Friday, May 4, 2012

A Blessed Journey

I’m sure anyone that hung out with Mark while sharing in his passion for fishing can relate to a few of these things.  The journey to the fishing hole was typically a long and arduous ordeal in of itself … and I hope also illustrates a part of the character of Mark that we all loved.

The drive in was never shorter than an hour and always a wonderful intertwining of what bug to start with, what back-up plan to account for muddy water, and what really mattered – how we lived our lives, how we loved our wives, how we could find time again.  It also usually involved consuming a bag of Twizzlers heated up nicely while baking on the dash of the car. 

As soon as we arrived at our destination it was a race to see if I could get my gear together and line rigged before Mark.  I never actually took time to watch him rig up because I’d be hopelessly left behind.   But I could never understand with all the un-organized mess of gear spread throughout the truck how Mark would be ready and waiting for me.  He would end up graciously tying on my final dropper saying something to the effect, “I think this one will be the ticket today Engie.”  It was, of course, an impossibly small bug he whipped up the night before and completely different than the one I foolishly had chosen.

I can’t remember a single fishing outing with Mark that didn’t start with a hike.  We’d never just pull up to a river and step into the water.  There was always a journey to preempt the fishing.  Part of the reason was to simply walk past the holes that see the most fishing pressure but with Mark it was always beyond that point.  It’s like he had to hone into the ebbs and flows of the river before starting.  Mark would almost always be in the lead with the pace of his stride unconstrained by his excitement.  He’d be ever surveying the water surface, peering into the slick water for the flash of a trout’s side or the subtle dimple of a surface strike.  I’d do the same but still catch glimpse (or think I did) of only a third of the fish he’d point out.  We’d often walk up or down river for a few miles before ever wetting the line.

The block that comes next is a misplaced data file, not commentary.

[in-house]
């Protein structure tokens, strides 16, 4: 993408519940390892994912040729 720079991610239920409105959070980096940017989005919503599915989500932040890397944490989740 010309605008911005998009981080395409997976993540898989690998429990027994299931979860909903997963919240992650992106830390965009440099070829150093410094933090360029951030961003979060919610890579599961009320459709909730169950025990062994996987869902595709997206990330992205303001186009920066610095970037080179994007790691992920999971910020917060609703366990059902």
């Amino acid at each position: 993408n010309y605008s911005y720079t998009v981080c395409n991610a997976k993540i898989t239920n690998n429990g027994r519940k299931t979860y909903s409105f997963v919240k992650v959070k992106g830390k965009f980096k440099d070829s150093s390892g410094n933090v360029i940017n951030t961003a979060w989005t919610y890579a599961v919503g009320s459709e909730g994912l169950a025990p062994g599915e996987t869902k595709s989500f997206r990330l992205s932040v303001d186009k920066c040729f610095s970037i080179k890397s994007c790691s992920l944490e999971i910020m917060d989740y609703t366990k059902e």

Mark had an unwavering belief that around the next bend was the premiere fishing hole.  And if it wasn’t, he would commit it to memory as a landmark for next time.  I’ll admit at times my patience would waiver, wanting to just try my luck.  This was one of the many reasons that I was never half the fisherman Mark was.  His patience and endurance were unquenchable.  And Mark would always lead us to a spot that we could both fish while remaining in fellowship the entire time.  I guess that is what I miss most; time spent with Mark was always real.  Not diluted with distractions and not masked with phony chatter.  Time spent with Mark was fellowship.  Beyond friendship; beyond fishing.  It just doesn’t happen enough, particularly for guys, to share in pure fellowship.
Five years ago Mark took the lead in an even more glorious adventure with our Father in  heaven.  Perhaps God realized there was no river on earth long enough to satisfy Mark’s spirit.  In no way can that account for the loss of not having him with us.  But I do look forward to the day when I can again fellowship with Mark in an even more glorious and wonderful place.  Until then I can only be thankful for many lessons I learned from Mark, and the wealth of rich memories of fellowship with him.

No comments: